Marian Wright Edelman: Our Children Are Saying “We Are Afraid”

Marian Wright Edelman: Our Children Are Saying “We Are Afraid”

Washington, D.C. -- The school shootings are scary, and we feel like nothing can stop it from happening. — 11-year-old girl, Indiana.

We are afraid because there are too many threats at schools. I want my school to be safe and to have art because kids like art. –8-year-old girl, Wisconsin

No one is doing anything to make me feel safe at school. –14-year-old girl, Washington, D.C.

We deserve to have a childhood. –13-year-old boy, Pennsylvania

What worries children most at the start of a new school year? In simpler times it might have been remembering their locker combination or making sure they had a friend to sit with at lunch. But a recent Children’s Defense Fund’s Parent and Child Trends Survey by YouGov found fear of a school shooting the second most common worry for children between 6 and 17 years old and the third most common for parents. One-third of children surveyed said they are worried about a shooting happening at their school. Only worries about being bullied are more common.

Children deserve a safe and happy childhood. Instead they are being robbed of their innocence by pervasive gun violence that nags and picks at their minds and spirits, day in and day out, snuffing out joy. Today children in kindergarten classrooms are taught how to react if someone enters their school and starts firing a gun. The recent wave of tragic school shootings, from Sandy Hook Elementary to Stoneman Douglas High School, has cemented mass violence as a huge everyday concern among a broad cross-section of America’s children. Our survey shows fear of a school shooting is consistent across racial, ethnic and income groups. Only 59 percent of all children—and only 42 percent of Black children—say they feel safe at school. What a shameful abnegation of adult responsibility.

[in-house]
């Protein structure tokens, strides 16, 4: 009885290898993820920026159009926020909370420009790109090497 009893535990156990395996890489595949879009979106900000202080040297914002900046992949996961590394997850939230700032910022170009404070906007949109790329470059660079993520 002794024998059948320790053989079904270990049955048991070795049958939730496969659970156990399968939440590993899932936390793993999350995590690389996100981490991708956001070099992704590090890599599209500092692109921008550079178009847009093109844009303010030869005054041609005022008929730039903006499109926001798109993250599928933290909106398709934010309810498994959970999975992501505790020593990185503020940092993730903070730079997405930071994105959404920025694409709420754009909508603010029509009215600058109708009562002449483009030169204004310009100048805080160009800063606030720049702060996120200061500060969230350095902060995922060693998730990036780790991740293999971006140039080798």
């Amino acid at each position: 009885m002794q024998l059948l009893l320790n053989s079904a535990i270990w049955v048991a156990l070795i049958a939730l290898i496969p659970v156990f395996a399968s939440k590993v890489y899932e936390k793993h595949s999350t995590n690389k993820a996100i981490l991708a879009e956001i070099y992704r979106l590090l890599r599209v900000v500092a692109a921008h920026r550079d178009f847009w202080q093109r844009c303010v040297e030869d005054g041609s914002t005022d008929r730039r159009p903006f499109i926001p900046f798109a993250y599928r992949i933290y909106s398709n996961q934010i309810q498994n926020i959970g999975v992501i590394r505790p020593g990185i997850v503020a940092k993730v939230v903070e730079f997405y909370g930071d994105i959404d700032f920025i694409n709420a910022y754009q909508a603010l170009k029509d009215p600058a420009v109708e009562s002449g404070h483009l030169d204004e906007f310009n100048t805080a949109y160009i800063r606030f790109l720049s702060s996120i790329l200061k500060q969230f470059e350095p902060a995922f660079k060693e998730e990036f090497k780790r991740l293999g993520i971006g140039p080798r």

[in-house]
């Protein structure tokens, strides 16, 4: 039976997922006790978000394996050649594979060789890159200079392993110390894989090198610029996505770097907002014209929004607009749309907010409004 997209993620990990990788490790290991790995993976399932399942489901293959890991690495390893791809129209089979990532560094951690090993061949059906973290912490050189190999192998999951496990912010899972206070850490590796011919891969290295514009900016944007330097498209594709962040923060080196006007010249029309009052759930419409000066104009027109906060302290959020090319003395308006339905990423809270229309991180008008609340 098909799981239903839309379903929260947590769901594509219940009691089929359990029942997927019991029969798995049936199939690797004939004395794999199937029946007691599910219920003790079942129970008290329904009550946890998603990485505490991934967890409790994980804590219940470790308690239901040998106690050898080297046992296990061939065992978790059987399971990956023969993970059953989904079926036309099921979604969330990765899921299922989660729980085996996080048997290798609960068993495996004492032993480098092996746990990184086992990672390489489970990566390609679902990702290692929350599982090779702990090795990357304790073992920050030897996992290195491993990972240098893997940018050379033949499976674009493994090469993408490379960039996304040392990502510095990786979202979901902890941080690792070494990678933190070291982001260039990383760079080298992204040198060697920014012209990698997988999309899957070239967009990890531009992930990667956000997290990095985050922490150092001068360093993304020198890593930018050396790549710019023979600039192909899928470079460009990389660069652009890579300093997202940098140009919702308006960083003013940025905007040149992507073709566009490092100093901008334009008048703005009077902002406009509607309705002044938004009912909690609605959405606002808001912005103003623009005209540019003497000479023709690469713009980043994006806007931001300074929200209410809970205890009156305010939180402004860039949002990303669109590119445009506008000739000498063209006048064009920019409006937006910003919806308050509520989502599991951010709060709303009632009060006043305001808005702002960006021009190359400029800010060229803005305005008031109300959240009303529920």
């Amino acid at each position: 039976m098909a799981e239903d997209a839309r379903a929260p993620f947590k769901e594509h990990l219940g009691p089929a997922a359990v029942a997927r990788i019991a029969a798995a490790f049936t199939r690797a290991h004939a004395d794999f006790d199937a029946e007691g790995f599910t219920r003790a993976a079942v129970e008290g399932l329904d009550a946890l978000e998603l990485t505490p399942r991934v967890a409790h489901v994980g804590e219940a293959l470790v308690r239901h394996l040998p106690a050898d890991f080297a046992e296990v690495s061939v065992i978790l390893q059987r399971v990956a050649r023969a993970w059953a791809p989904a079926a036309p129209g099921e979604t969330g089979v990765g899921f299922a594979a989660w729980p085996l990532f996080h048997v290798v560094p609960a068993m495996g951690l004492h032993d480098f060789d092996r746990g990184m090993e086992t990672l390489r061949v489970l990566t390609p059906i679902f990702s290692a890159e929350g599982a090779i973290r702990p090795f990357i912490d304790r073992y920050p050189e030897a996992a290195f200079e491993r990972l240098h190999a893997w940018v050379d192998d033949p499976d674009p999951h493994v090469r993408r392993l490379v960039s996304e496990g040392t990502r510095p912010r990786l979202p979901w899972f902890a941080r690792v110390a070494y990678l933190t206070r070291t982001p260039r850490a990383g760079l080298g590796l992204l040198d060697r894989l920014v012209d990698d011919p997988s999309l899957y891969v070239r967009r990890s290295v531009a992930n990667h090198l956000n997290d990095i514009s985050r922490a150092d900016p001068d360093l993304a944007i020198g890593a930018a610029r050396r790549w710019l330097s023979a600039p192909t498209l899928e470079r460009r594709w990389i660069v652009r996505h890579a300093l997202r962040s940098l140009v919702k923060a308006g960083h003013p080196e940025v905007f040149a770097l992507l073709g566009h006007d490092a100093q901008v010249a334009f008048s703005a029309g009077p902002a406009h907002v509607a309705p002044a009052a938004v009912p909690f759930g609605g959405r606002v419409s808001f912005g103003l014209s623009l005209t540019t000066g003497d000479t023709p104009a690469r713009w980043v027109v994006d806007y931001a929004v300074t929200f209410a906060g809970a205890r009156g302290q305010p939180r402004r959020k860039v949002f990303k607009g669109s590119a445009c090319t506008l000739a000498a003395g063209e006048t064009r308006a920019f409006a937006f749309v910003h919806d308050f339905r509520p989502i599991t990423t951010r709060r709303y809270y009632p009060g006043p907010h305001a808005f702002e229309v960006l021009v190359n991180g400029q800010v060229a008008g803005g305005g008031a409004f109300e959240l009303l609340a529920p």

Children and parents also are worried about safety and gun violence outside their classrooms and schools. Although more children say they feel safe in their neighborhood than in school, the fear of school and neighborhood shootings expressed by children and their parents is an urgent call to action for all of us—parents, grandparents, neighbors, teachers, advocates, faith leaders and elected officials—to stand up, speak out, take action and vote for people who protect children, not guns. Children should feel safe wherever they live, learn and play.

While many politicians across our country have responded to the recent spate of horrendous school shootings with calls to put more guns in schools by arming teachers, only one-third of children and a slightly lower percentage of parents agree with the statement “teachers having guns in school would help children be safer.” Black children and parents were especially skeptical of the proposal to arm teachers, with only 25 percent of Black children and 19 percent of Black parents agreeing. Many believe adding more guns to schools is not the answer: “The more guns that are on the premises, the more likely someone is to be shot. The guard at the Parkland shooting didn’t even go in. I don’t think armed guards or police officers will help,” one parent said. A 10-year-old girl from New York said, “I don’t like to see guns anywhere. I’m afraid of them. I’d be afraid of a teacher who had one.”

Given their worries about mass shootings, it’s not surprising that a majority of children and an even higher proportion of parents believe there are too many guns in the United States and that they are too easy to get. Parents and children also are much more likely to place priority on protecting people from gun violence over protecting the right of people to own guns. Black children and parents are most likely to feel this way.